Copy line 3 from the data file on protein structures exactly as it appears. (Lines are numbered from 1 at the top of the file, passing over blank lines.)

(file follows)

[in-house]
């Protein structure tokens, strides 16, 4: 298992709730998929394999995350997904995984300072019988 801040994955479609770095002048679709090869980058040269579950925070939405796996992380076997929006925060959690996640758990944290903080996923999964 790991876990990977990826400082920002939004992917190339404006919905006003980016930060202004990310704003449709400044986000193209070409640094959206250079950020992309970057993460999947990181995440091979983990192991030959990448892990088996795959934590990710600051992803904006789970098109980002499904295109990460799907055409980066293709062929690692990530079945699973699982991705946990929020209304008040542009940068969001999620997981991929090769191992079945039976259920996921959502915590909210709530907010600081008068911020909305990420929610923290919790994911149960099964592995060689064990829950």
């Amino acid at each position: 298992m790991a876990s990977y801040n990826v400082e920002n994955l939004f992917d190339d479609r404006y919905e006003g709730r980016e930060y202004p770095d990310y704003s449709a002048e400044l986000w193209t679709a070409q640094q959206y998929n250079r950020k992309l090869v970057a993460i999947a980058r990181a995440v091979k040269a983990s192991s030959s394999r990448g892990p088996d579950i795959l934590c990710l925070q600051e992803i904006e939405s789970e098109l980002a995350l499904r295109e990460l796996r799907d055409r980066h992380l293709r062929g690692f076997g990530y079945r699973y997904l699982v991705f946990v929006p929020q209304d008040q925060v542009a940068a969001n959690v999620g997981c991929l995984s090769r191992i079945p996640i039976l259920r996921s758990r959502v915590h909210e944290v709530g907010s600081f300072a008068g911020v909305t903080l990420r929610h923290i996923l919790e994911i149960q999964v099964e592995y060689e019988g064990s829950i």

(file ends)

């Amino acid at each position: 298992m790991a876990s990977y801040n990826v400082e920002n994955l939004f992917d190339d479609r404006y919905e006003g709730r980016e930060y202004p770095d990310y704003s449709a002048e400044l986000w193209t679709a070409q640094q959206y998929n250079r950020k992309l090869v970057a993460i999947a980058r990181a995440v091979k040269a983990s192991s030959s394999r990448g892990p088996d579950i795959l934590c990710l925070q600051e992803i904006e939405s789970e098109l980002a995350l499904r295109e990460l796996r799907d055409r980066h992380l293709r062929g690692f076997g990530y079945r699973y997904l699982v991705f946990v929006p929020q209304d008040q925060v542009a940068a969001n959690v999620g997981c991929l995984s090769r191992i079945p996640i039976l259920r996921s758990r959502v915590h909210e944290v709530g907010s600081f300072a008068g911020v909305t903080l990420r929610h923290i996923l919790e994911i149960q999964v099964e592995y060689e019988g064990s829950i």